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The Scottish National Party (SNP) has defended its commitment to boosting broadband connectivity in Scotland, following criticism from Westminster.

Last month, UK Digital Minister Matt Hancock told the Telegraph that Scotland is lagging behind the rest of the country when it comes to superfast broadband.

Furthermore, he said the UK government is so "fed up with the Scottish government's poor performance" that it plans to hand millions of pounds for a new fibre broadband rollout directly to Scottish councils, rather than to the SNP.

The SNP's Rural Economy Minister Fergus Ewing has therefore responded by insisting the Scottish government has pledged to deliver 100 per cent superfast broadband access by 2021.

He described this as a "commitment that does not exist anywhere else in the UK" and refuted the claim that the Scotland is lagging behind authorities in England.

Mr Hancock had said the SNP is "three years behind" the rest of the UK, with the party yet to sign the contracts regarding the second phase of the broadband rollout at a time when English councils are preparing for phase three.

However, Mr Ewing stated that the Scottish government did not choose to carry out its Digital Scotland Superfast Broadband (DSSB) programme in phases.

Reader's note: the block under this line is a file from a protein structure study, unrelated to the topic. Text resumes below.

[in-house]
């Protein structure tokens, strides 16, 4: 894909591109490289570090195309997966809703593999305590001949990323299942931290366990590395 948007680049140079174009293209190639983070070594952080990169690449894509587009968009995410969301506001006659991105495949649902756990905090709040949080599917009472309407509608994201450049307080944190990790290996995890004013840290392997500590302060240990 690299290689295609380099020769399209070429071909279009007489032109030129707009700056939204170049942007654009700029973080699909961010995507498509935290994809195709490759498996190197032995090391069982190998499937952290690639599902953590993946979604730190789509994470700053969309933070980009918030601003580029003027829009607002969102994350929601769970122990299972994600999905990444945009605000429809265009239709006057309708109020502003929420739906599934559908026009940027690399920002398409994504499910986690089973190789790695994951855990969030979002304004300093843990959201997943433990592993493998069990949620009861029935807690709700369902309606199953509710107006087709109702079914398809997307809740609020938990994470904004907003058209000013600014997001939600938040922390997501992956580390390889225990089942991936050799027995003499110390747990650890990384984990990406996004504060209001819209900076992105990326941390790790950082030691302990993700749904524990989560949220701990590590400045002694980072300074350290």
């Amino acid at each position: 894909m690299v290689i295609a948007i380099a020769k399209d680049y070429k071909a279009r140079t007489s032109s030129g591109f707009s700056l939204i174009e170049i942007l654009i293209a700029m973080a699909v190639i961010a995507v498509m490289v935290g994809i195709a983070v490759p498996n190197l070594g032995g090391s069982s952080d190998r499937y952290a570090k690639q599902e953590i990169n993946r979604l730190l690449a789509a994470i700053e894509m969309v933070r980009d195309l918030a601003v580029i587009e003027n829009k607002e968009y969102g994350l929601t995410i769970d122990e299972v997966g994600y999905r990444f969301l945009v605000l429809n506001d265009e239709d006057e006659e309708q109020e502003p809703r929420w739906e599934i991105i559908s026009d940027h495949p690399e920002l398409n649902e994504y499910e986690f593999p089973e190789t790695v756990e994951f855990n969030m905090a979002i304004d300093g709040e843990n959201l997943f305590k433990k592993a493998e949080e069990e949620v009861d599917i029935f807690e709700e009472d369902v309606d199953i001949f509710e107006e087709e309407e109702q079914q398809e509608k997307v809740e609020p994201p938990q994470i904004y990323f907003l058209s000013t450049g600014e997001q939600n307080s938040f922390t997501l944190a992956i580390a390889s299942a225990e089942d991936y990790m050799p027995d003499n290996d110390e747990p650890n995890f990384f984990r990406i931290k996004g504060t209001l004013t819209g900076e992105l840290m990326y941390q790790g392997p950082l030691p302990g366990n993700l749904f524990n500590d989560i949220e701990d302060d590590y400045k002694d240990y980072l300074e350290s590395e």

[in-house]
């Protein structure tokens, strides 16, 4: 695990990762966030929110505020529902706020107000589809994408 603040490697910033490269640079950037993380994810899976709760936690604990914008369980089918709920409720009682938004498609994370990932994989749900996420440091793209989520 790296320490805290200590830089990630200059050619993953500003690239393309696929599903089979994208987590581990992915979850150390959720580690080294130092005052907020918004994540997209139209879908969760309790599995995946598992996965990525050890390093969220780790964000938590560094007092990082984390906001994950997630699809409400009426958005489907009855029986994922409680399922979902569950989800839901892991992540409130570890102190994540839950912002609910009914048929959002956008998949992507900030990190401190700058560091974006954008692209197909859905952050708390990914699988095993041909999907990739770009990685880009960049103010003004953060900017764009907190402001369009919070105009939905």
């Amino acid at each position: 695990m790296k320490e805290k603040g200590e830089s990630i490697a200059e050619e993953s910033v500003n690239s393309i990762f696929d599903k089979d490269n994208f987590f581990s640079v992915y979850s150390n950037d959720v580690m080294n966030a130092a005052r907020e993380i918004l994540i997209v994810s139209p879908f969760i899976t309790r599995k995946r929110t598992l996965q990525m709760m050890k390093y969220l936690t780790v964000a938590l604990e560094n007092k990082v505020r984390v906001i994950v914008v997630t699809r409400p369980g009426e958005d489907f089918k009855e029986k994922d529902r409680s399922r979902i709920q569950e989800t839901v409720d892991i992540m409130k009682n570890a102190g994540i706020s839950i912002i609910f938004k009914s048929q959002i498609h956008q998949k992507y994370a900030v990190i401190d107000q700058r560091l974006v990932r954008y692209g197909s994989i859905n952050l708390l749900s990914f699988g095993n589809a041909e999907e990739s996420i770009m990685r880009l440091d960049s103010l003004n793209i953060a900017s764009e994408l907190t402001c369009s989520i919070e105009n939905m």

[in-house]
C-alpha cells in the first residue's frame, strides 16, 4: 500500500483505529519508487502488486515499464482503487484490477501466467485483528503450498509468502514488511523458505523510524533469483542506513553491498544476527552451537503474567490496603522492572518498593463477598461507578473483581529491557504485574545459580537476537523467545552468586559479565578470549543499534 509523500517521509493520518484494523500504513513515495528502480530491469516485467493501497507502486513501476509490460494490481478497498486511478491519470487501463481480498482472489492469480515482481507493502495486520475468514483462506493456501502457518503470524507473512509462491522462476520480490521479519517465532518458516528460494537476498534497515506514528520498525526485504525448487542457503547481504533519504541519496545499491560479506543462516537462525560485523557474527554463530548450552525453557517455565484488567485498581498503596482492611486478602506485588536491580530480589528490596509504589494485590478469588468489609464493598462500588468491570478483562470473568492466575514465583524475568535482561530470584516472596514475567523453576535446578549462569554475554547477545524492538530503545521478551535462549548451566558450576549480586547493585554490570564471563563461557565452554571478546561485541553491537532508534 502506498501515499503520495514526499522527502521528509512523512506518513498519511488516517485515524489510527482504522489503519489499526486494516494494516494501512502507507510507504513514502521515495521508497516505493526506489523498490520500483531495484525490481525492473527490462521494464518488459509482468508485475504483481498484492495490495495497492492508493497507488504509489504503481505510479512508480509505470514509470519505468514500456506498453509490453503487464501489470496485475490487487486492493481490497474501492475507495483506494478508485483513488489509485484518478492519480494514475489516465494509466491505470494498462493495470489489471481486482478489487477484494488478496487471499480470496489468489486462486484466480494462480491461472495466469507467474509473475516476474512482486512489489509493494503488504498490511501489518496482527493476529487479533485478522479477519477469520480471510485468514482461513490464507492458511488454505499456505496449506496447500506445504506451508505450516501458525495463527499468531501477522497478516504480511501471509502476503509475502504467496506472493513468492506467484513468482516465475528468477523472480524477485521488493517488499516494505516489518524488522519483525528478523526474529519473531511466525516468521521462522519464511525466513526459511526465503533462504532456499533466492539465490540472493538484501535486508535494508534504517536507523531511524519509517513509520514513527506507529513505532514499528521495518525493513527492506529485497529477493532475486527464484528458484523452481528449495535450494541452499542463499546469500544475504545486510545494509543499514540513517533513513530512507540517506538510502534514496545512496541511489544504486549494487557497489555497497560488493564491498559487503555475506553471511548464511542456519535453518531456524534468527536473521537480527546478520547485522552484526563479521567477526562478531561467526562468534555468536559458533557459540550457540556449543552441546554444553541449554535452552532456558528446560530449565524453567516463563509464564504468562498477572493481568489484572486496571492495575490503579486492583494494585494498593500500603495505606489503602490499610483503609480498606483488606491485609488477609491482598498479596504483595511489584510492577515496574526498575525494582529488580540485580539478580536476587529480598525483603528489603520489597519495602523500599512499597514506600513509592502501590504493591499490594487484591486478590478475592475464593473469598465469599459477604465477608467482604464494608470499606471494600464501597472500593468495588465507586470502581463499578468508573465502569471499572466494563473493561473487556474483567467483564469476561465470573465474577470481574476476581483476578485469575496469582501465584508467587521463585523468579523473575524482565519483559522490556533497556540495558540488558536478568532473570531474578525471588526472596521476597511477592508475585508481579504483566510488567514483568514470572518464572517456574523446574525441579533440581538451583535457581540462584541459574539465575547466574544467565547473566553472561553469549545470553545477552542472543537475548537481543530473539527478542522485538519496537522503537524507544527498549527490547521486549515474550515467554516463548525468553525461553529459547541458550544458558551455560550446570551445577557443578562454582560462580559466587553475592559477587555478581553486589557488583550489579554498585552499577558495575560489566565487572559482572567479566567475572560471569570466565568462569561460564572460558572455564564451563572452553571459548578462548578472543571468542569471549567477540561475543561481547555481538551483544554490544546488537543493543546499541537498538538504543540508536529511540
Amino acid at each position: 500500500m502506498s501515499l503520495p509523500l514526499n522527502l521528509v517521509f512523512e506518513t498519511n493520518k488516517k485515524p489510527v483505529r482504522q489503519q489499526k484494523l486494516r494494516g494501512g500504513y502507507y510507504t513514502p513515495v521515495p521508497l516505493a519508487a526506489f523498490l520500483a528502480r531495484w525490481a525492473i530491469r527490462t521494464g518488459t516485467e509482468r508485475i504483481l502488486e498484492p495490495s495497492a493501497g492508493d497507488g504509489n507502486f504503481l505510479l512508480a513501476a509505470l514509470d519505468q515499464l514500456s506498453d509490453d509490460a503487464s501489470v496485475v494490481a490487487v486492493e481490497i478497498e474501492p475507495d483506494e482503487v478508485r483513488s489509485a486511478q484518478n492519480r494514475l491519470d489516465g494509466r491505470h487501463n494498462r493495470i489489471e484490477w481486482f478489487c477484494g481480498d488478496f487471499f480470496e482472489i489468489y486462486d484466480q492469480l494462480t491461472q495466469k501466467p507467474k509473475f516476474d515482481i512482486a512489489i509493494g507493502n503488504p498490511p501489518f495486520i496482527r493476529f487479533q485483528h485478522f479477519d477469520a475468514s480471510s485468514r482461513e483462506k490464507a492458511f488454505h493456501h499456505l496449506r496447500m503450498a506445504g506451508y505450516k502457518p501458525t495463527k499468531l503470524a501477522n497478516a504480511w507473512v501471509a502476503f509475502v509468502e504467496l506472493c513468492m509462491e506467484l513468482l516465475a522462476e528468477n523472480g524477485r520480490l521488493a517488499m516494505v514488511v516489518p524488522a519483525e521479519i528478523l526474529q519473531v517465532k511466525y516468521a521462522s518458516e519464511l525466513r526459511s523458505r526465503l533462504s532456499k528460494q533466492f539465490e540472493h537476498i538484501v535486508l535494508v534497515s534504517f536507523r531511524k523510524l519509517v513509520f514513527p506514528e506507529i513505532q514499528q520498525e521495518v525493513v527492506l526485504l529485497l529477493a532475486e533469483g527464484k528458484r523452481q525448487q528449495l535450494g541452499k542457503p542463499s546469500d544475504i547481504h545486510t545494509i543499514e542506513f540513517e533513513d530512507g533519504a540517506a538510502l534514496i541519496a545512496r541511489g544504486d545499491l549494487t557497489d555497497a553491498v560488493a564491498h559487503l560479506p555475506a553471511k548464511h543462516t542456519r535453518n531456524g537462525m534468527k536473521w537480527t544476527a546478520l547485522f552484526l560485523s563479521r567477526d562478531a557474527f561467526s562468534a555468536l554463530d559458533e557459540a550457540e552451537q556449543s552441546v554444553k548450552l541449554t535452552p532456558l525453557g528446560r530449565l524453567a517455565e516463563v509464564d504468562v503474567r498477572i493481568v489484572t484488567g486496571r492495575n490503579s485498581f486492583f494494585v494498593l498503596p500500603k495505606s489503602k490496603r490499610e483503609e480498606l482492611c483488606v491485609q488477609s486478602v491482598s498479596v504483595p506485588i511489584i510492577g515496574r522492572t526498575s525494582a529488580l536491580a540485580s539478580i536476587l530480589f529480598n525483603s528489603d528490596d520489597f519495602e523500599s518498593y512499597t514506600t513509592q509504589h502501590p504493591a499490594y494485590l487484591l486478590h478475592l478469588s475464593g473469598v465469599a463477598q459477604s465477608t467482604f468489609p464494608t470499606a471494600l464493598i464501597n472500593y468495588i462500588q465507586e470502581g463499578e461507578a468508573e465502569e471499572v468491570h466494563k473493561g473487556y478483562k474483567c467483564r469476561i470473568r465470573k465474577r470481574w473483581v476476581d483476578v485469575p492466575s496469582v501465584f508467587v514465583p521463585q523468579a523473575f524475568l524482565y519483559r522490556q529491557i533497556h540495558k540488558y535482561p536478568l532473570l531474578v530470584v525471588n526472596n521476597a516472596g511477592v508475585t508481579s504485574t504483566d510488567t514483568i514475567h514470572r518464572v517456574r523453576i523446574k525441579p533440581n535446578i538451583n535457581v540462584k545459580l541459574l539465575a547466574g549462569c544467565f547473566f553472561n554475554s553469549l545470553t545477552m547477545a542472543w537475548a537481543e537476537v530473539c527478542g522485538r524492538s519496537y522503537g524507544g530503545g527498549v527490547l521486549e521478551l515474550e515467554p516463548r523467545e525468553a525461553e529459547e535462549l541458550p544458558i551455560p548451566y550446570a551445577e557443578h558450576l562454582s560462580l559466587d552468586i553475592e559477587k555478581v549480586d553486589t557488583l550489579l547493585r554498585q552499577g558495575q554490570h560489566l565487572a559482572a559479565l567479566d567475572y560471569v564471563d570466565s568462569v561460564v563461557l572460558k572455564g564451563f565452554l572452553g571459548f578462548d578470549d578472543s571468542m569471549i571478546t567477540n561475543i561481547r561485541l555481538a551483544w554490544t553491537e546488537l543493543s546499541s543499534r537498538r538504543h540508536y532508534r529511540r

By contrast, English local authority projects were on a "far smaller scale" than work being carried out north of the border and "required additional phases".

"Rather than taking forward 32 individual local authority-led procurements, we took the joint decision with local government partners, and the UK government, that we would aggregate public investment across two regional projects in Scotland," Mr Ewing said.

"This created a scale that has dwarfed any other project in the UK, extending broadband access to over 800,000 premises across Scotland so far, with further deployment to follow throughout 2018."

Mr Ewing said the success of this approach meant the need to progress a Scottish Phase 2 project in a similar timescale to other parts of the UK was removed.

Indeed, he said the DSSB programme is effectively the first three phases "rolled into one".

"The idea that Scotland is behind the rest of the UK simply because we haven’t yet launched a second procurement is laughable," Mr Ewing continued.

"The DSSB programme was constructed to avoid the need for successive small-scale procurements."

Mr Ewing added that coverage figures demonstrate that this approach has been successful, as the latest Ofcom data shows Scotland has extended superfast broadband access faster than any other UK nation.

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